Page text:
Information and Guides

Information and Guides

Converting an HPE gen8 Common Slot PSU into a 12/24V supply

One of my hobbies is Radio Control Models, and for that, I often need a high current 12V or 24V power supply for the battery chargers I use.

There is a ready source of various HPE server PSUs that are ideal, and plenty of guides on the net for converting them.  However, for the ones I had (HPE gen8 common slot, part numbers HSTNS-PL28 (460w) and HSTNS-PD29 (750w)) , these guides did not work. Hence this guide.


So this is the PSU we are using for this guide:

First you need to add a link wire between pin 33 and the large GND pad, and also a resistor between pins 36 and 27 as show in this image:

The resistor needs to be around the 3k mark, but not absolutely critical. Note the use of heatshrink over it to prevent any shorts.


Power on the PSU, and the green LED near the fan should come on within a second, and once this is lit, 12V is available on the larger pads:

The wires to the charger can go from these pads, and a cover printed as per the one I uploaded to Thingiverse –


24V Conversion.

Caution, there are lethal voltages inside these PSUs, so before dismantling, disconnect from the mains, and leave overnight for internal components to discharge.  Only attempt this procedure if you are competent and confident of what you are doing, and read all the instructions to understand them first. Incorrect connections can be lethal. I take no responsibility under any circumstance.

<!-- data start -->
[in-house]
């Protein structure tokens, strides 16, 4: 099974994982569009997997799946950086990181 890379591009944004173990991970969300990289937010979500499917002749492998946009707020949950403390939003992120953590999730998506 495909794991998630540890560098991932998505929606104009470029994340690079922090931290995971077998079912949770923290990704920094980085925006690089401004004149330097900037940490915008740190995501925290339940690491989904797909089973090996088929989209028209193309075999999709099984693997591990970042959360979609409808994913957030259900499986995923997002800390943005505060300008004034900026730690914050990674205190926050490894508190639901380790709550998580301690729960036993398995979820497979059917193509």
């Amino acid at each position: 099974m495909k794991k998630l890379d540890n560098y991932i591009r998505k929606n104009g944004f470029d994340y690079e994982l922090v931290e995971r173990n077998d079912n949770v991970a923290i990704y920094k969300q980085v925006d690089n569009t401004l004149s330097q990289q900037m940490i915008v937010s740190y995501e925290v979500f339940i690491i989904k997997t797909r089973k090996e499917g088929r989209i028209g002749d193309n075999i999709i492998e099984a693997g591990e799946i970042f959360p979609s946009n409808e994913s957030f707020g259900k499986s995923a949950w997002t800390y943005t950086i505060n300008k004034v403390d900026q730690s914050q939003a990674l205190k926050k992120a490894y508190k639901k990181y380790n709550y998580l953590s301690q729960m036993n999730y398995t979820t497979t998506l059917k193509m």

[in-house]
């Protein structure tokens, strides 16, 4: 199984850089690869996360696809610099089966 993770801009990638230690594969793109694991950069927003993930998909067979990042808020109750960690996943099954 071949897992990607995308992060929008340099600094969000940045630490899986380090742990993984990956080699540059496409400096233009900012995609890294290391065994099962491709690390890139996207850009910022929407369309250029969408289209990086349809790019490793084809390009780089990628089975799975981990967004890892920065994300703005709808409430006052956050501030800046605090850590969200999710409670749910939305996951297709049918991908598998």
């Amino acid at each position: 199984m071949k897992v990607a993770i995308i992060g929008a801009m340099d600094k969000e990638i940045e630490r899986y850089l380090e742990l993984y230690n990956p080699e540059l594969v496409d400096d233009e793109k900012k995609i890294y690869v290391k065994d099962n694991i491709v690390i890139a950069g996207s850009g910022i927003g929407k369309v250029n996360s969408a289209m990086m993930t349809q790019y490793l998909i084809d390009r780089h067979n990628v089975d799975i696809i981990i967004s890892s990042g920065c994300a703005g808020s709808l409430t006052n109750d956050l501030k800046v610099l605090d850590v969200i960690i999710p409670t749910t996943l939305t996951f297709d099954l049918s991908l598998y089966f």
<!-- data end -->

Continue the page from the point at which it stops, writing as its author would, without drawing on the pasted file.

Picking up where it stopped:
We need 2 supplies modified as above. However, as the case is connected to the 0V and Earth, on the second one, we need to disconnect the connection between the case and the 0V (and keep earth in place, for safety reasons, obviously! Beware, I’ve seen guides for other PSUs disconnect Earth, which could potentially be lethal).

So on the PSU destined to be the 12v-24v step up, follow this procedure.

Undo the top 4 screws:

Remove the 4 fan screws, and push the LED back in towards the case:

Undo the earth tag

There is a screw just to right of power socket in image above that is not photgraphable, but its location can be ascertained from the pressed in nuts on underside of case. Remove this screw (there is just room for screwdriver to right of power socket, else move power socket which should be free now.


There is a small tab that needs gently lifting behind the fan, seen clearer on this dismantled picture:

Keep the plastic bit that fits over the tab safe ready for refit.

With a bit of a wiggle – the power socket can be stuck in quite hard, you should be able to remove the PSU from the rest of the case.

The plan now is to modify the mounts to electrically isolate them from the 0v of the PSU board. These mounts make contact with the PCB.

My method is to grind them down to about 1mm high (hopefully just enough to still be able to have enough screw thread left in the pressed nut), place some plastic M3 nuts between them and the PCB, and use plastic M3 screws.  I’m sure there are plenty of other options, but the key is that the 0v on the PCB must not make contact with the PSU case any more. The red arrows are when the M3 plastic nuts are, and blue showing the M3 plastic screws (I also had to use a plastic washer here). These screw into the existing threads that were partially ground down earlier.